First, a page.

Raw data describes data in its original format, or the way that it is stored before it is manipulated. Raw data often arrives with imperfections that the analyst needs to fix before analysis can occur. For example:

  • A person’s name may be in all uppercase letters instead of a proper casing.
  • A piece of text may have extra whitespace on its ends.
  • A row of data may be missing or duplicated.
  • A cell may store multiple values that need to be isolated.

The process of cleaning data is called data wrangling or data munging.

Once the data is cleaned, we apply a sequence of manipulations to the data set. The goal with every step is to move closer to an answer for the original business inquiry. Data analysis can feel a bit like detective work. Over time, a skilled analyst builds a dynamic toolkit of data analysis techniques and learns the right ones to apply to solve the problem at hand. Some examples of everyday manipulations include:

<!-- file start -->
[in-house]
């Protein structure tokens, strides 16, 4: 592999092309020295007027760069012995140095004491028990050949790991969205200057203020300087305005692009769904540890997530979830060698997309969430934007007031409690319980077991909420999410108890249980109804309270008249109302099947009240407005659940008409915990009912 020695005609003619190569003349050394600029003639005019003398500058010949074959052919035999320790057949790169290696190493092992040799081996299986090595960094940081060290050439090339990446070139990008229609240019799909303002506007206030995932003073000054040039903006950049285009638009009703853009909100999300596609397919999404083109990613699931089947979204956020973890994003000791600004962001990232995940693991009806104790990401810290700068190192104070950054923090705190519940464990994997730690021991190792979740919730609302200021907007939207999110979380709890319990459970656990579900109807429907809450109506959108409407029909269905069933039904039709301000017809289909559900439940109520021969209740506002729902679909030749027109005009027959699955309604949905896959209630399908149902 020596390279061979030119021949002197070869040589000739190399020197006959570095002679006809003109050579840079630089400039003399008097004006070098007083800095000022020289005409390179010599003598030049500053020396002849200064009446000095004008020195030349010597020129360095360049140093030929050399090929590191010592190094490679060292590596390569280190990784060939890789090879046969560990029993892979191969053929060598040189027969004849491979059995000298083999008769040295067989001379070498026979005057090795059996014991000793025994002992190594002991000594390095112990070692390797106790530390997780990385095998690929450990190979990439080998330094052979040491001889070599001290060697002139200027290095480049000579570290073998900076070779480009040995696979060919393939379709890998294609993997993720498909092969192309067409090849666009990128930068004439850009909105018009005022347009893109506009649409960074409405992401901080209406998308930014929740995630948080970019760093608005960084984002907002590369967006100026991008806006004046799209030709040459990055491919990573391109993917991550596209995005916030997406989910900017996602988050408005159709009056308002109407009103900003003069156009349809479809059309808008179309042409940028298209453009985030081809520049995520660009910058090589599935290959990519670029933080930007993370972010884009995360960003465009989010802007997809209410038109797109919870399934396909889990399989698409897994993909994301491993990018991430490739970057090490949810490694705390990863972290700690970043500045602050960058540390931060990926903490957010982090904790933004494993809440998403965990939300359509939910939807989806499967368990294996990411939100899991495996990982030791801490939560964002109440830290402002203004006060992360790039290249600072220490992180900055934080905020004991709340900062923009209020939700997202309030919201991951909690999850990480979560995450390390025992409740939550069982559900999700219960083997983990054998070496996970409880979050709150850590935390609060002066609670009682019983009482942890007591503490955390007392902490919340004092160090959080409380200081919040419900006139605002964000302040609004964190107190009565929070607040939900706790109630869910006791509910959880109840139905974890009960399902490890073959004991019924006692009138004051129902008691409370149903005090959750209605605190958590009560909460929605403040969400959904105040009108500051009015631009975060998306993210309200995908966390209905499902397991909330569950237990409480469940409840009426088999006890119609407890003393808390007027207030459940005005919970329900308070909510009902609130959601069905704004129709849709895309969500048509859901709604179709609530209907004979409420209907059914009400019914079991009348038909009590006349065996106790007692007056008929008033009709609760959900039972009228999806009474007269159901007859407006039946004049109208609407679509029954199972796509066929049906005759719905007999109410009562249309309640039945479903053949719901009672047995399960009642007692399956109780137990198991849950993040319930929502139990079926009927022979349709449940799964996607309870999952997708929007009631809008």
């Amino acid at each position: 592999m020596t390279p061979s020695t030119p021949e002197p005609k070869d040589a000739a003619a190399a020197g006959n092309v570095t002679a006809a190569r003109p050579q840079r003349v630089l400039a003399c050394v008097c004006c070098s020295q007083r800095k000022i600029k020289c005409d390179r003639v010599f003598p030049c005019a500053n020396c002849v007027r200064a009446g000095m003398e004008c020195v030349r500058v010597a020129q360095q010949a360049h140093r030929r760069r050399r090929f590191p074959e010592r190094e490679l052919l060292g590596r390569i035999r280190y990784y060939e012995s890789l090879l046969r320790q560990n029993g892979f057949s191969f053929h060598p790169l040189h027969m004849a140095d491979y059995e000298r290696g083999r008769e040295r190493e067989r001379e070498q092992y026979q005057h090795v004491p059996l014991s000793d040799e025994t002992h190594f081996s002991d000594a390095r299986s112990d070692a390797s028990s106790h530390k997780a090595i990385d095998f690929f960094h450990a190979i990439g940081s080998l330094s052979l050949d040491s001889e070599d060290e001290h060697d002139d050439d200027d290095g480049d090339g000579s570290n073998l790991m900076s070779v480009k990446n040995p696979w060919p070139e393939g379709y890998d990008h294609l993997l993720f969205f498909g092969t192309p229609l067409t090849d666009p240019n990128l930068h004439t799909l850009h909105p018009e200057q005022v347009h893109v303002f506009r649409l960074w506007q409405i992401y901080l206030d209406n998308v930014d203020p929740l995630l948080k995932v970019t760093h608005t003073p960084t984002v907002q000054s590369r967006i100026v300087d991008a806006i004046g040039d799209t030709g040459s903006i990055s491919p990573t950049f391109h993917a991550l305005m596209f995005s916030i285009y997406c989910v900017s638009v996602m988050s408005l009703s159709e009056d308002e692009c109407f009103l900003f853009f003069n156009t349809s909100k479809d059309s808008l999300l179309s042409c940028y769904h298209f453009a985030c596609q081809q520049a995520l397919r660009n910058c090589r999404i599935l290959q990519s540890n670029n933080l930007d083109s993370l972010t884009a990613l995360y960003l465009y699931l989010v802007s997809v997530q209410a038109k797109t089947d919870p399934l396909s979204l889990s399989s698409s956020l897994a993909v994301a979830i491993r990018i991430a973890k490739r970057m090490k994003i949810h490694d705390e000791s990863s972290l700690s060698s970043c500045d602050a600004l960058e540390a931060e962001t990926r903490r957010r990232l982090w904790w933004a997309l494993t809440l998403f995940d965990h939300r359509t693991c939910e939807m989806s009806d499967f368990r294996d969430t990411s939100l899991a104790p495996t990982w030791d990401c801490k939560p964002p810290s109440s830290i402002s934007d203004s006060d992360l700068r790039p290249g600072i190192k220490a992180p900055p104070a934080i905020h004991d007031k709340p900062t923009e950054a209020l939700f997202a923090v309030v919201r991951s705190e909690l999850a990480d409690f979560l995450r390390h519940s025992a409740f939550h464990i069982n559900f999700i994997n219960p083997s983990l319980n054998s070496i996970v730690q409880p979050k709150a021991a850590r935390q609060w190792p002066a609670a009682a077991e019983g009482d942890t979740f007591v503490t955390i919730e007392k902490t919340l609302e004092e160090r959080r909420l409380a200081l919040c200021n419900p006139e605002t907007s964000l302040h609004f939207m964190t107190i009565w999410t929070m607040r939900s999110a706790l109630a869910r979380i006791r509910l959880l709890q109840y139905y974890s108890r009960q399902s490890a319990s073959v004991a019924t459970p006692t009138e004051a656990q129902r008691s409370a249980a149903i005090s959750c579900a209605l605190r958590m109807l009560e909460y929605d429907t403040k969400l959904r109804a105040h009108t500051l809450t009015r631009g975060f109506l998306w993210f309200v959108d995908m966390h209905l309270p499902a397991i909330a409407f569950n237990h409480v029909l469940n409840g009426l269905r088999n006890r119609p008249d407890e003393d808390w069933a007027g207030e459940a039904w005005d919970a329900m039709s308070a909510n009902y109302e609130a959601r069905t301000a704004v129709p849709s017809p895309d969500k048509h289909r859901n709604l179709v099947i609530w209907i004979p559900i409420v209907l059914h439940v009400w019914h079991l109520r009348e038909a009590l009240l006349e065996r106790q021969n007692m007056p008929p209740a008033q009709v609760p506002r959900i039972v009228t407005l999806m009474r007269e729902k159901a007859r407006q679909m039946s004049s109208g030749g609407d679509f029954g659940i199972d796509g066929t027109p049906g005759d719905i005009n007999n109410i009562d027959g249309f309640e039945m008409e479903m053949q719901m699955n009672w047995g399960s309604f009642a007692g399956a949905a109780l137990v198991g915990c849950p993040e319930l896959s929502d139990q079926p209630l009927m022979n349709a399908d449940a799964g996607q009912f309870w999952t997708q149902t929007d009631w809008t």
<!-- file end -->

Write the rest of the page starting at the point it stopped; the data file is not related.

• Sorting column values in ascending or descending order.
  • Extracting a subset of rows that satisfy a certain condition.
  • Joining together columns from multiple tables by a common key.
  • Grouping data and performing an aggregate operation like taking the average.

Once an analyst has reached a conclusion, the final step is presenting it to stakeholders. The deliverable can vary from assignment to assignment. One stakeholder may ask for a single conclusive number, such as a count or a sum. Another may request a collection of all relevant data points. A third may like to see a written summary.

It is often easier to describe an idea with a picture than with a paragraph of text. Visual representations of data are popular in data analysis reports. Some common visualizations include bar charts, pie charts, scatter plots and histograms.

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Data Analysis Tools